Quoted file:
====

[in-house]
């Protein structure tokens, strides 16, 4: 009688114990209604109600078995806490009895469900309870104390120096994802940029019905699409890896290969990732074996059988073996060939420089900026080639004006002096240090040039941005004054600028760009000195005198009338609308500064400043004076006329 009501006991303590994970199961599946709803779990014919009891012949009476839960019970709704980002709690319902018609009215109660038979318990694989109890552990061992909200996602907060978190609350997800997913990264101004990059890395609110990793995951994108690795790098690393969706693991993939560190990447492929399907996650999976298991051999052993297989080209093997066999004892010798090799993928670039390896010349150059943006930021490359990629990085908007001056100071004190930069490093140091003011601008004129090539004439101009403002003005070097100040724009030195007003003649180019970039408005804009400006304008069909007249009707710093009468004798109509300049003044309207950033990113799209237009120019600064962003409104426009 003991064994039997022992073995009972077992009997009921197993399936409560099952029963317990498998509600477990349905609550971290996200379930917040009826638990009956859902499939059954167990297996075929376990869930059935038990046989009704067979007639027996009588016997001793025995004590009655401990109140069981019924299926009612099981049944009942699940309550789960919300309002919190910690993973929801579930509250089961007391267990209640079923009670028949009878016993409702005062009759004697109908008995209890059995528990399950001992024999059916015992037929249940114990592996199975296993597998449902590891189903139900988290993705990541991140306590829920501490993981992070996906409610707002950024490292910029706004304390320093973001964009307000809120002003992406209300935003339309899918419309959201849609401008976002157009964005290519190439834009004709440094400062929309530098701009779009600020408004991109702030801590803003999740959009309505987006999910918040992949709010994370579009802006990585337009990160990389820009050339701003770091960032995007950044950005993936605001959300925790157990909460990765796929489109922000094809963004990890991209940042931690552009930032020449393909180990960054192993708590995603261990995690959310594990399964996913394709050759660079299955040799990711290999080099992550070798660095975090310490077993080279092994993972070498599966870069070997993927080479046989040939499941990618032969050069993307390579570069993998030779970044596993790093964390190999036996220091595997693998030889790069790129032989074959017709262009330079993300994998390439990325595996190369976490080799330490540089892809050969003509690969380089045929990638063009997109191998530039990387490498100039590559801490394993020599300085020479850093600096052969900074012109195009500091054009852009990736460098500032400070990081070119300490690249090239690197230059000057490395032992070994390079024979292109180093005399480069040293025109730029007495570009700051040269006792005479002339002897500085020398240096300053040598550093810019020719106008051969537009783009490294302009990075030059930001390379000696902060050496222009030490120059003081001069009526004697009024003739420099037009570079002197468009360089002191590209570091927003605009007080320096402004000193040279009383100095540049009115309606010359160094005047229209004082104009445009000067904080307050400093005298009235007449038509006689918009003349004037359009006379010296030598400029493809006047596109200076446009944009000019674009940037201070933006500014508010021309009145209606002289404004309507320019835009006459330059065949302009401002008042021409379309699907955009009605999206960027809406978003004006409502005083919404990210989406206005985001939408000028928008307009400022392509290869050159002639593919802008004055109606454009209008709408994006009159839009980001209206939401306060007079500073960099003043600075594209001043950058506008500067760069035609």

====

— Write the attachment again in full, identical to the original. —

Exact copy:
[in-house]
């Protein structure tokens, strides 16, 4: 009688114990209604109600078995806490009895469900309870104390120096994802940029019905699409890896290969990732074996059988073996060939420089900026080639004006002096240090040039941005004054600028760009000195005198009338609308500064400043004076006329 009501006991303590994970199961599946709803779990014919009891012949009476839960019970709704980002709690319902018609009215109660038979318990694989109890552990061992909200996602907060978190609350997800997913990264101004990059890395609110990793995951994108690795790098690393969706693991993939560190990447492929399907996650999976298991051999052993297989080209093997066999004892010798090799993928670039390896010349150059943006930021490359990629990085908007001056100071004190930069490093140091003011601008004129090539004439101009403002003005070097100040724009030195007003003649180019970039408005804009400006304008069909007249009707710093009468004798109509300049003044309207950033990113799209237009120019600064962003409104426009 003991064994039997022992073995009972077992009997009921197993399936409560099952029963317990498998509600477990349905609550971290996200379930917040009826638990009956859902499939059954167990297996075929376990869930059935038990046989009704067979007639027996009588016997001793025995004590009655401990109140069981019924299926009612099981049944009942699940309550789960919300309002919190910690993973929801579930509250089961007391267990209640079923009670028949009878016993409702005062009759004697109908008995209890059995528990399950001992024999059916015992037929249940114990592996199975296993597998449902590891189903139900988290993705990541991140306590829920501490993981992070996906409610707002950024490292910029706004304390320093973001964009307000809120002003992406209300935003339309899918419309959201849609401008976002157009964005290519190439834009004709440094400062929309530098701009779009600020408004991109702030801590803003999740959009309505987006999910918040992949709010994370579009802006990585337009990160990389820009050339701003770091960032995007950044950005993936605001959300925790157990909460990765796929489109922000094809963004990890991209940042931690552009930032020449393909180990960054192993708590995603261990995690959310594990399964996913394709050759660079299955040799990711290999080099992550070798660095975090310490077993080279092994993972070498599966870069070997993927080479046989040939499941990618032969050069993307390579570069993998030779970044596993790093964390190999036996220091595997693998030889790069790129032989074959017709262009330079993300994998390439990325595996190369976490080799330490540089892809050969003509690969380089045929990638063009997109191998530039990387490498100039590559801490394993020599300085020479850093600096052969900074012109195009500091054009852009990736460098500032400070990081070119300490690249090239690197230059000057490395032992070994390079024979292109180093005399480069040293025109730029007495570009700051040269006792005479002339002897500085020398240096300053040598550093810019020719106008051969537009783009490294302009990075030059930001390379000696902060050496222009030490120059003081001069009526004697009024003739420099037009570079002197468009360089002191590209570091927003605009007080320096402004000193040279009383100095540049009115309606010359160094005047229209004082104009445009000067904080307050400093005298009235007449038509006689918009003349004037359009006379010296030598400029493809006047596109200076446009944009000019674009940037201070933006500014508010021309009145209606002289404004309507320019835009006459330059065949302009401002008042021409379309699907955009009605999206960027809406978003004006409502005083919404990210989406206005985001939408000028928008307009400022392509290869050159002639593919802008004055109606454009209008709408994006009159839009980001209206939401306060007079500073960099003043600075594209001043950058506008500067760069035609």